older children signs include fever, loss of appetite, tiredness, stomach pain, vomiting, dark urine, and yellow skin or eyes
(jaundice). Hepatitis A does not cause long-term illness or permanent liver damage, but about 100 people die each year from liver
failure caused by severe hepatitis A.
Hepatitis A Vaccine
Hepatitis A vaccine is made from inactivated (killed) hepatitis A virus. It is 94%–100% effective in preventing hepatitis A. Because
it has been available only since 1995, it’s yet unknown how long immunity will last, but mathematical research suggests that it
should protect for 20 years or more. The vaccine is not licensed for children younger than 1 year of age.
Until late 2005 hepatitis A vaccine was recommended only for certain children: those who live in states where risk of hepatitis A
is highest and those who live in communities with high levels of hepatitis A, including Alaska Native villages, American Indian
reservations, some Hispanic communities, and some religious communities. Travelers to countries where the disease is common
should also get the vaccine.
As of 2005 hepatitis A vaccine has been routinely recommended for all children from 12 through 23 months of age. Two doses
of hepatitis A vaccine are recommended, the second dose given at least 6 months after the first.
Hepatitis B is also a liver disease (the word “hepatitis” comes from the Greek words for “liver” and “inflammation”). It is caused
by the hepatitis B virus. It is spread through contact with the blood, or other body fluids, of an infected person. Adolescents and
adults can be infected through sharing drug needles or through unprotected sex, and health-care and public safety workers are
often exposed to blood in the course of their jobs. People infected with hepatitis B might not feel sick, or might suffer loss of
appetite or tiredness, muscle or stomach pains, diarrhea or vomiting, or yellow skin or eyes (jaundice). People usually recover
from hepatitis B after several weeks, but others become “chronically infected.” They might not feel sick themselves, but they
continue to carry the virus and can infect other people.
Pregnant women can infect their newborn babies. A baby who is born to a chronically infected mother has a 70%–90% chance
of being infected at birth. Many people who are chronically infected will suffer from serious problems such as cirrhosis (scarring
of the liver) or liver cancer. More than a million people in the United States are chronically infected with hepatitis B. In 1996 an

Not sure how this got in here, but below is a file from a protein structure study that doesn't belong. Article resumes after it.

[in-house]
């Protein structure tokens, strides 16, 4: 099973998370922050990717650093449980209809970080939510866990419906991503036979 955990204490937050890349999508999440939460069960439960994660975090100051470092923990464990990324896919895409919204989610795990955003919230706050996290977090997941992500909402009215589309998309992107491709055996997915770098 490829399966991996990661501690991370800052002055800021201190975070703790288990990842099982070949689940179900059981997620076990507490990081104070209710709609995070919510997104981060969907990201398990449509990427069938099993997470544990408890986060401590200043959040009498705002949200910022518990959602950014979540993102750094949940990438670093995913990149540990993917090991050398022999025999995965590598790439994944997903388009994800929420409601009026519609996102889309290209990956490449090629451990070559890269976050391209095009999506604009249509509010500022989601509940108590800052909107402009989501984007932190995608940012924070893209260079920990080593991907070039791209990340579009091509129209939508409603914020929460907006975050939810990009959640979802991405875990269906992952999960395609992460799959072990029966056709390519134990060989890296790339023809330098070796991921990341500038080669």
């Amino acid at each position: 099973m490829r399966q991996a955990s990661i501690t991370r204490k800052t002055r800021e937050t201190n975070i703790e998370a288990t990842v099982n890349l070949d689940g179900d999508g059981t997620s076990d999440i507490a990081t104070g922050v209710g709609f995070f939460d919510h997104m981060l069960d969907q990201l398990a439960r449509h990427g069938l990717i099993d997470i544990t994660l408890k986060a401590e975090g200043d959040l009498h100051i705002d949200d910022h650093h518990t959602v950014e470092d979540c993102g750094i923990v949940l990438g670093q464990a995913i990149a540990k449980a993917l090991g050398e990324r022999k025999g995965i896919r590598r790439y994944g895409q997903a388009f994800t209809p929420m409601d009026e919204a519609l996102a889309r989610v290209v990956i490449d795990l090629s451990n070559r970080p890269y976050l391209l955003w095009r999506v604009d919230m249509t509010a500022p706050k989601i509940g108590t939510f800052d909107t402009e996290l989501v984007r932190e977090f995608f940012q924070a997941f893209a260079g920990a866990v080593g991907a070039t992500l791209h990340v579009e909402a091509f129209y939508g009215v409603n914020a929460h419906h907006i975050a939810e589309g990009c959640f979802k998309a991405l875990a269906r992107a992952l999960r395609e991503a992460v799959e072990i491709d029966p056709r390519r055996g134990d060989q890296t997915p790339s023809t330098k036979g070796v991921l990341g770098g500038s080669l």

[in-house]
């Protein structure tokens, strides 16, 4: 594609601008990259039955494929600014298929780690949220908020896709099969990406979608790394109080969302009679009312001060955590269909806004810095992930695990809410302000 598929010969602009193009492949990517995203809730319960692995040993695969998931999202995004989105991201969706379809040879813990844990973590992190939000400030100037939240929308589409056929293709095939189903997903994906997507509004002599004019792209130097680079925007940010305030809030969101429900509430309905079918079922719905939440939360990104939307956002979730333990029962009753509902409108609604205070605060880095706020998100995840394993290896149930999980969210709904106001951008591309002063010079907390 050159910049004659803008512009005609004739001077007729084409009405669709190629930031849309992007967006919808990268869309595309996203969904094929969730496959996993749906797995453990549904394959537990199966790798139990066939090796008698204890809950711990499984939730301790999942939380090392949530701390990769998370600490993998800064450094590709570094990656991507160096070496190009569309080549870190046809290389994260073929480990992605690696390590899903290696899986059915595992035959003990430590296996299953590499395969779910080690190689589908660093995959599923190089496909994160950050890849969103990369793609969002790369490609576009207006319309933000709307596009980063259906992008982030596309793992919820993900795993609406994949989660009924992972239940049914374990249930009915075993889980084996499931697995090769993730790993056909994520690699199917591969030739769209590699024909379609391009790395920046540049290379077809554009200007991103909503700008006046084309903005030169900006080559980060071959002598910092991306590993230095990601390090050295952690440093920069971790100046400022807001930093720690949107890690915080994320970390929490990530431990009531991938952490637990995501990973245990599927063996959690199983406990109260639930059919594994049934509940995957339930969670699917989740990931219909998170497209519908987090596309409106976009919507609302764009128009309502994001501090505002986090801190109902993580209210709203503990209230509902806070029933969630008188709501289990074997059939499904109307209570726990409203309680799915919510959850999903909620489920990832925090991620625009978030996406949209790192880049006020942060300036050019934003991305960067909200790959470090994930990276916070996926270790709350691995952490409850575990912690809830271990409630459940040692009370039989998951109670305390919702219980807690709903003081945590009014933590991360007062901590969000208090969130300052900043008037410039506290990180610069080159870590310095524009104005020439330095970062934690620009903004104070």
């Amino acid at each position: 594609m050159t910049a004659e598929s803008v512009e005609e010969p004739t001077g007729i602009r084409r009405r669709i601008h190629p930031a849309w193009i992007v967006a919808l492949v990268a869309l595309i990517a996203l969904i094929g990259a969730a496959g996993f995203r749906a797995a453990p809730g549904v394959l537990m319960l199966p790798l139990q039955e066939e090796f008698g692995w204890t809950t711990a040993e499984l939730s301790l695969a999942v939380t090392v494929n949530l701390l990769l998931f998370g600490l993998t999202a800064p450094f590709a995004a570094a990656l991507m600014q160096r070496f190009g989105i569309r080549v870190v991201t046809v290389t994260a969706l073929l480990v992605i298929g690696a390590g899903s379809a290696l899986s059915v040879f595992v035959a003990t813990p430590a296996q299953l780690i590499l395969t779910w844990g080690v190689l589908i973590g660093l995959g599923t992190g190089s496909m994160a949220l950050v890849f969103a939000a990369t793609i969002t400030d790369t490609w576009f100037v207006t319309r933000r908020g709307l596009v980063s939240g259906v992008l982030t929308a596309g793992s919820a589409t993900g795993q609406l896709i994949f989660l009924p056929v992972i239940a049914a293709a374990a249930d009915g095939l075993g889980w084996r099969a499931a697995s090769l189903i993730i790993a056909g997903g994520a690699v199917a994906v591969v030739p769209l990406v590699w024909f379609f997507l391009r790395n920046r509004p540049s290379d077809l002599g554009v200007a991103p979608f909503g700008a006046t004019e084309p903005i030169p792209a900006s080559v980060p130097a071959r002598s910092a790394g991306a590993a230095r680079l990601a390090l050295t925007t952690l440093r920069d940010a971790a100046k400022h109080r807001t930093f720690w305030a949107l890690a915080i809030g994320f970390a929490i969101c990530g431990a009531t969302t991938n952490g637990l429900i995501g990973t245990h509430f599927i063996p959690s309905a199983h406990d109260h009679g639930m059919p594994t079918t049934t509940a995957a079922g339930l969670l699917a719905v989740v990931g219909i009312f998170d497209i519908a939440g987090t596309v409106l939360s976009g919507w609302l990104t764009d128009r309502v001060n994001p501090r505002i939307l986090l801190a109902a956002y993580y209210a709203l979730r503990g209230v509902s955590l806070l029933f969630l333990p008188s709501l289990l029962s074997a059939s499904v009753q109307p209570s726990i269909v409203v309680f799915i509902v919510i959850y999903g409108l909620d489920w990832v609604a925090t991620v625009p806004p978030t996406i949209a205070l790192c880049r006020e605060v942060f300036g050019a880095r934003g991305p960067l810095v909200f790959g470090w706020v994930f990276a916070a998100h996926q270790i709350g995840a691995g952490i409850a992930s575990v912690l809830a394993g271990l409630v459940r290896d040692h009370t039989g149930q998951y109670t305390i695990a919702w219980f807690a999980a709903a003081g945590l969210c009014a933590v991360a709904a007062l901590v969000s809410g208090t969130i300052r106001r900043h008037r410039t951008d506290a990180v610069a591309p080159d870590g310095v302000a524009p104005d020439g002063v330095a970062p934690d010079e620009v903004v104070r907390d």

estimated 200,000 people became infected, and 4,000 to 5,000 people die each year from hepatitis B.
Hepatitis B Vaccine
Hepatitis B vaccine is an inactivated (killed) vaccine that is made from a small, non-infectious part of the hepatitis B virus, called
hepatitis B surface antigen (any substance that can stimulate the production of antibodies and combine specifically with them).
The vaccine was licensed in 1986, and 98%–100% of children who get the vaccine develop immunity.
Some parents question why infants and young children should be vaccinated against hepatitis B when they don’t have the risk
factors (drug use, sexual activity, professional risk) that lead to many infections. There are two reasons. One is that babies and
children can become infected too. If a mother infects her baby during birth, for example, and the baby is not immunized
immediately, it will probably become chronically infected too. One out of 4 of these children will eventually die from cirrhosis (a
disease of the liver) or liver cancer. The other reason is that vaccinating only high-risk adolescents and adults has proved not to
be a very effective way to control the disease. It was only after they began routine childhood vaccination that rates of disease
began to drop significantly.
Three doses of hepatitis B vaccine are needed for full protection. The first dose is recommended at birth. This is particularly
important for children whose mothers are chronically infected. The second dose is recommended at 1–4 months and the third at
6–18 months. These three doses should protect children for life. No additional booster doses are needed.
Hib disease (Haemophilus influenzae type b)
Not long ago Hib disease (Haemophilus influenzae type b) was the leading cause of bacterial meningitis in children less than 5
years old. As recently as the mid-1980s it struck one child out of every 200 in that age group. About 1 in 4 of these children
suffered permanent brain damage, and about 1 in 20 died. Hib disease is spread through the air by coughing, sneezing, and even